Tractate Yevamot. Page three of Yevamot is  a very important page in the Talmud. This is one of the  places  where the Talmud takes the time and trouble to derive its laws from the verses in a logically rigorous manner. The basic beginning on the subject comes from the question how do we know that a Tzarat Erva (צרת ערווה) is forbidden [to Beit Hillel]. The Talmud answers from the extra "upon her."(עליה) I would rather not go into the details here but the problem in this piece of Talmud are discussed on the side in the Tosphot Yeshanim.

I don't remember all the details but the basic idea was that the Gemara uses "upon her" (עליה) for a Gezeira Shava. (גזירה שווה) The Gemara says: "Just like in forbidden relations, a sister is forbidden, so also by yevamot a sister is forbidden."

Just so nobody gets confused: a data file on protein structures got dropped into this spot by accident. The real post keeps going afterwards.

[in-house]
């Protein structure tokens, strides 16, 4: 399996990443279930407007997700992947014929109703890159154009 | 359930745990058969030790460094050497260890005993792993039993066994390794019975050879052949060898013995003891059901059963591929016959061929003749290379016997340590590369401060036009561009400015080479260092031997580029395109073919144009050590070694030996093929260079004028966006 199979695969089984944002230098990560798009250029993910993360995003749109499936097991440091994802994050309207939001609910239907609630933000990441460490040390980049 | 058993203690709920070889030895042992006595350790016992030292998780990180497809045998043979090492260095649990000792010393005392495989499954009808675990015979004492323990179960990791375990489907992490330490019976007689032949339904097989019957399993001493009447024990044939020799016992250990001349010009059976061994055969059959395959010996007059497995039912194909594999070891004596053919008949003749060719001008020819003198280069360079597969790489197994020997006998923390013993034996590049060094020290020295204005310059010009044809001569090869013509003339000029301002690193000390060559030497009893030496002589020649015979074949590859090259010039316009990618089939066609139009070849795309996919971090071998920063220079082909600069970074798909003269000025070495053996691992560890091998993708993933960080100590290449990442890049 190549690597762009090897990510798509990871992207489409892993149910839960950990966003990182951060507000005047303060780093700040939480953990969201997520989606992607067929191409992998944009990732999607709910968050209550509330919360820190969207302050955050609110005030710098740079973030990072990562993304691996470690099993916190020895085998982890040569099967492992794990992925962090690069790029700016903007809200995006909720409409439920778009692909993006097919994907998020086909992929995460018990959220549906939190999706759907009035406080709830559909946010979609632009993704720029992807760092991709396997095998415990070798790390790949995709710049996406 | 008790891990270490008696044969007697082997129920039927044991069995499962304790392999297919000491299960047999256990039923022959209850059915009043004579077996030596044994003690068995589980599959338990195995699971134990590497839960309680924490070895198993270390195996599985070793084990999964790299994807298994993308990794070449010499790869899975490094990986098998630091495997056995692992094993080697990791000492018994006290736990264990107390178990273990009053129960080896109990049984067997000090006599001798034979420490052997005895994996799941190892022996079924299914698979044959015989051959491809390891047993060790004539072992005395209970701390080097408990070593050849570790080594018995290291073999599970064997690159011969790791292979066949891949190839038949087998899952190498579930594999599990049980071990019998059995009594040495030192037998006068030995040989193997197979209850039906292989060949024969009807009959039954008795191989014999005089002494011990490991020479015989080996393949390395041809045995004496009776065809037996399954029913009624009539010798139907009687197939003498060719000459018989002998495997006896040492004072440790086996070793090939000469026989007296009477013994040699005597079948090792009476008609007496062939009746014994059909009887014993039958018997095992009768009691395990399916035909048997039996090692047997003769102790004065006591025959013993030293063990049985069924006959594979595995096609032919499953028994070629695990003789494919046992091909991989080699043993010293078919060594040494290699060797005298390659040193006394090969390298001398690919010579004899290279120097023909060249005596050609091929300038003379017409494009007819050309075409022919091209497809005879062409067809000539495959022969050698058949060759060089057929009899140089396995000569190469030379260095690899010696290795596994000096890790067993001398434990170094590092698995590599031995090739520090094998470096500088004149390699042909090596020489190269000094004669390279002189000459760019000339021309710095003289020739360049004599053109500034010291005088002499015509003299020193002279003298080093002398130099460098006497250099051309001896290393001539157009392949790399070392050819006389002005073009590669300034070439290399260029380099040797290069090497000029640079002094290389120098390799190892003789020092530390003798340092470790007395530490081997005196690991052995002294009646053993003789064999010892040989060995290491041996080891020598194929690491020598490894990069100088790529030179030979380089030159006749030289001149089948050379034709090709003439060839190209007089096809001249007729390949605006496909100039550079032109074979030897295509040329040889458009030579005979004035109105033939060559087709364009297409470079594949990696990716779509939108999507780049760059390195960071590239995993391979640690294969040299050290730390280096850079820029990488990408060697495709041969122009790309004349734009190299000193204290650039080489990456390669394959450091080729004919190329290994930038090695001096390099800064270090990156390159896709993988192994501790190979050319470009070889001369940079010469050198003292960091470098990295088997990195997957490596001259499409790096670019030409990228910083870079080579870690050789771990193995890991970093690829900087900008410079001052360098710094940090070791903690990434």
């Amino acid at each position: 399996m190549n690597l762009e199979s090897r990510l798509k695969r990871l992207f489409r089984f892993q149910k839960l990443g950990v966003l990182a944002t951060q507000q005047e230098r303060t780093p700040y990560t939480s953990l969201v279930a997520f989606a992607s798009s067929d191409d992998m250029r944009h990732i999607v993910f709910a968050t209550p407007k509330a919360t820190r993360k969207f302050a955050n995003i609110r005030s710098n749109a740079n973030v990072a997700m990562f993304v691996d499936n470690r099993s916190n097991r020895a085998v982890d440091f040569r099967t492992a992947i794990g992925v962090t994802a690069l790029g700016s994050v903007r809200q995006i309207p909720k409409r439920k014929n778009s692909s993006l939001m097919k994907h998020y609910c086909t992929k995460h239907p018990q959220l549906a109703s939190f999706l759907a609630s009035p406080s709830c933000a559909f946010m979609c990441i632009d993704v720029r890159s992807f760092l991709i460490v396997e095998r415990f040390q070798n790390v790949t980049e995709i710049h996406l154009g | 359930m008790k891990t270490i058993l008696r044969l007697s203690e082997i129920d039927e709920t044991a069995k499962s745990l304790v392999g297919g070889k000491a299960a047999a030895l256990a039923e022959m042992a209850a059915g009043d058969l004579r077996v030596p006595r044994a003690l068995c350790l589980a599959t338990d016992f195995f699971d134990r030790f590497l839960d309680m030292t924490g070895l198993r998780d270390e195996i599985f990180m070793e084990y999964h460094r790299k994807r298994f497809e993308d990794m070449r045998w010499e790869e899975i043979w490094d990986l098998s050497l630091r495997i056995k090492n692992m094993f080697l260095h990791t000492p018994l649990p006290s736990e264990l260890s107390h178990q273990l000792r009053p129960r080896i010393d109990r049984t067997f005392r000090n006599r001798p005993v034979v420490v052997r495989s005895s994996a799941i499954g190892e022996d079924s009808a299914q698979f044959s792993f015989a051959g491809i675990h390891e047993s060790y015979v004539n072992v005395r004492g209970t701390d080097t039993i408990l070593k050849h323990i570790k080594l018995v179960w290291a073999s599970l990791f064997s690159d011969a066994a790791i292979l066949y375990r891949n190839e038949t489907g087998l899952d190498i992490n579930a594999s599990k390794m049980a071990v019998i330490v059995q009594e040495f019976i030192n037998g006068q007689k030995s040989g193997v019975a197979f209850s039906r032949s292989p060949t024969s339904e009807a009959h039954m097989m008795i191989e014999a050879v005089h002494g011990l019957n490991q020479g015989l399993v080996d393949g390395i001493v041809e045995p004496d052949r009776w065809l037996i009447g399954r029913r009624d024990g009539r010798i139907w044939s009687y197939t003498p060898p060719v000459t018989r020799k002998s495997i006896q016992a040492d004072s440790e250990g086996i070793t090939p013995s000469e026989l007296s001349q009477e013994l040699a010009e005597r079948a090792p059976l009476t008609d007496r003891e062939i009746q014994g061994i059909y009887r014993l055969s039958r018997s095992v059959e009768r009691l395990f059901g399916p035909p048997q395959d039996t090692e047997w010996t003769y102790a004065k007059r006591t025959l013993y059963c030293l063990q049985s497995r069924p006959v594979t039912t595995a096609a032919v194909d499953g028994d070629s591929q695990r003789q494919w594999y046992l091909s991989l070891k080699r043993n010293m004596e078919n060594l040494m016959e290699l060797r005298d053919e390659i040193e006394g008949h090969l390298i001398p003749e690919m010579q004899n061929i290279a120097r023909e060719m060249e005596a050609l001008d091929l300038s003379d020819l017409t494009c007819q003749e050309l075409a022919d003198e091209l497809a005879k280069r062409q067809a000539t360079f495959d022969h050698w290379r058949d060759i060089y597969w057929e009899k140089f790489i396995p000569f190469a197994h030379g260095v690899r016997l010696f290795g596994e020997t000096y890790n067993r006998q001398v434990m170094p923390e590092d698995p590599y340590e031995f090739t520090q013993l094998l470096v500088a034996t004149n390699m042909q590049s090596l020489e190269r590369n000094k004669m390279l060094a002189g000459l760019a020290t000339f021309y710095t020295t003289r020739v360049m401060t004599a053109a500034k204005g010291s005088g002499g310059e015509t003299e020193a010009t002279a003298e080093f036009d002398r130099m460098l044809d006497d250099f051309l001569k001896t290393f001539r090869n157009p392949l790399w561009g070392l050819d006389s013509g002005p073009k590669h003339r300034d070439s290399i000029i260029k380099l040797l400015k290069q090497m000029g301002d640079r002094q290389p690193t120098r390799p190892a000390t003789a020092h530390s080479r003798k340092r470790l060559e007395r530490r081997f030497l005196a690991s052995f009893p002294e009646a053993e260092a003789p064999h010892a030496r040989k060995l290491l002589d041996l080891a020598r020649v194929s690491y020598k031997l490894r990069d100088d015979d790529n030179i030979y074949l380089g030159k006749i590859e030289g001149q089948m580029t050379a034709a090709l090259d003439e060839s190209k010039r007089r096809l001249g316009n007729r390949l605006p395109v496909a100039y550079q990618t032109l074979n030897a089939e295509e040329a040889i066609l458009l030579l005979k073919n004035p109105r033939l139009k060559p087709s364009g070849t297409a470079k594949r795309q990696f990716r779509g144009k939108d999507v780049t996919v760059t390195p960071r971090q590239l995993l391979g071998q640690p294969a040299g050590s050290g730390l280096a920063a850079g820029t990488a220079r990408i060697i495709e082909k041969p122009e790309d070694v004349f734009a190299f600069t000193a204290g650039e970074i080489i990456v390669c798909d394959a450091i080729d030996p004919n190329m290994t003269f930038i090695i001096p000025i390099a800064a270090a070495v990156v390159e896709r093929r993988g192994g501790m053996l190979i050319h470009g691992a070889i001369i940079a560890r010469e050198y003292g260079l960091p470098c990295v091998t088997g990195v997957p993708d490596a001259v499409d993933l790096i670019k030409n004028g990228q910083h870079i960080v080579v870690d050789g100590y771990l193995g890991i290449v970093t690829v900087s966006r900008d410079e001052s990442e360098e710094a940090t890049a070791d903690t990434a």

The Tosphot Yeshanim asks: "Let's turn the Gezeira Shava in the opposite direction to make her permitted in Yibum? He answers the Gemara is depending on a later page in the Talmud (sugia) in which we know the a positive prohibition pushes off a negative prohibition. So that is what we would think even without the extra words "upon her."(עליה)  So why do we need upon her? Only to tell us something different from what we would have thought, -and that is to make her forbidden.
  At this point I asked:  But what happens after later on the Gemara says a positive commandment does not push off a negative commandment that has karet (being cutting off from ones people) as part of it penalty? After we know this, then without "upon her" we would already know he is forbidden. So what the the "upon her"(עליה)  tell us? That she is permitted!